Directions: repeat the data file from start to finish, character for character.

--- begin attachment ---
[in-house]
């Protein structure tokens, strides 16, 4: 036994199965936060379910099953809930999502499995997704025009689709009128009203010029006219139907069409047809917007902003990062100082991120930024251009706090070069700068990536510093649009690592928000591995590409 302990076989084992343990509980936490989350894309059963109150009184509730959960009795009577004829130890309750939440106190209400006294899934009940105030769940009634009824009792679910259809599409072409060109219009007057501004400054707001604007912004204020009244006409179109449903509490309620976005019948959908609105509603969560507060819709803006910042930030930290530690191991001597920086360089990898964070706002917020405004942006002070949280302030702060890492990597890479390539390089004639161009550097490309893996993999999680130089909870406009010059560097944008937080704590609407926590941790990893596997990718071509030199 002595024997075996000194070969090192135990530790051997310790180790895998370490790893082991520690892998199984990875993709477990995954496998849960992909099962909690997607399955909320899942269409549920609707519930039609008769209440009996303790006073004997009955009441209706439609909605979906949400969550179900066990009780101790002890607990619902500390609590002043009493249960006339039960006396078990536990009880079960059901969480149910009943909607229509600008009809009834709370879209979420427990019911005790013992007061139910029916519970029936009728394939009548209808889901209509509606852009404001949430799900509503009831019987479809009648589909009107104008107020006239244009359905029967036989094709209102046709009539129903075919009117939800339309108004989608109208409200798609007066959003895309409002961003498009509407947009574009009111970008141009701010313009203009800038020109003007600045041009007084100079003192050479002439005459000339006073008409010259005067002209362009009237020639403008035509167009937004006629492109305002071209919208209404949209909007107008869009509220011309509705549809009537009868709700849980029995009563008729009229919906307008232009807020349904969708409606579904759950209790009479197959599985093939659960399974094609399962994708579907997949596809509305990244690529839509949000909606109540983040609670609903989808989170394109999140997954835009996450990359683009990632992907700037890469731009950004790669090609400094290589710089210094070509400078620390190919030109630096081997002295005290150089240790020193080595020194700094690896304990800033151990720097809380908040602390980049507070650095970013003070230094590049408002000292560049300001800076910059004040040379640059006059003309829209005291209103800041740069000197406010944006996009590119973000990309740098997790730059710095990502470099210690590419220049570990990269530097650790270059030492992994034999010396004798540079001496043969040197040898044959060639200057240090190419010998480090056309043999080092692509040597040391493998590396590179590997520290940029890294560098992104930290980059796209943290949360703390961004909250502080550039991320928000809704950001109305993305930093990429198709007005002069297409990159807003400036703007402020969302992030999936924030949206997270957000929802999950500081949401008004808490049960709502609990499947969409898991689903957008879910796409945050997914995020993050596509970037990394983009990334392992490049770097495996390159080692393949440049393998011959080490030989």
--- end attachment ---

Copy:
[in-house]
């Protein structure tokens, strides 16, 4: 036994199965936060379910099953809930999502499995997704025009689709009128009203010029006219139907069409047809917007902003990062100082991120930024251009706090070069700068990536510093649009690592928000591995590409 302990076989084992343990509980936490989350894309059963109150009184509730959960009795009577004829130890309750939440106190209400006294899934009940105030769940009634009824009792679910259809599409072409060109219009007057501004400054707001604007912004204020009244006409179109449903509490309620976005019948959908609105509603969560507060819709803006910042930030930290530690191991001597920086360089990898964070706002917020405004942006002070949280302030702060890492990597890479390539390089004639161009550097490309893996993999999680130089909870406009010059560097944008937080704590609407926590941790990893596997990718071509030199 002595024997075996000194070969090192135990530790051997310790180790895998370490790893082991520690892998199984990875993709477990995954496998849960992909099962909690997607399955909320899942269409549920609707519930039609008769209440009996303790006073004997009955009441209706439609909605979906949400969550179900066990009780101790002890607990619902500390609590002043009493249960006339039960006396078990536990009880079960059901969480149910009943909607229509600008009809009834709370879209979420427990019911005790013992007061139910029916519970029936009728394939009548209808889901209509509606852009404001949430799900509503009831019987479809009648589909009107104008107020006239244009359905029967036989094709209102046709009539129903075919009117939800339309108004989608109208409200798609007066959003895309409002961003498009509407947009574009009111970008141009701010313009203009800038020109003007600045041009007084100079003192050479002439005459000339006073008409010259005067002209362009009237020639403008035509167009937004006629492109305002071209919208209404949209909007107008869009509220011309509705549809009537009868709700849980029995009563008729009229919906307008232009807020349904969708409606579904759950209790009479197959599985093939659960399974094609399962994708579907997949596809509305990244690529839509949000909606109540983040609670609903989808989170394109999140997954835009996450990359683009990632992907700037890469731009950004790669090609400094290589710089210094070509400078620390190919030109630096081997002295005290150089240790020193080595020194700094690896304990800033151990720097809380908040602390980049507070650095970013003070230094590049408002000292560049300001800076910059004040040379640059006059003309829209005291209103800041740069000197406010944006996009590119973000990309740098997790730059710095990502470099210690590419220049570990990269530097650790270059030492992994034999010396004798540079001496043969040197040898044959060639200057240090190419010998480090056309043999080092692509040597040391493998590396590179590997520290940029890294560098992104930290980059796209943290949360703390961004909250502080550039991320928000809704950001109305993305930093990429198709007005002069297409990159807003400036703007402020969302992030999936924030949206997270957000929802999950500081949401008004808490049960709502609990499947969409898991689903957008879910796409945050997914995020993050596509970037990394983009990334392992490049770097495996390159080692393949440049393998011959080490030989």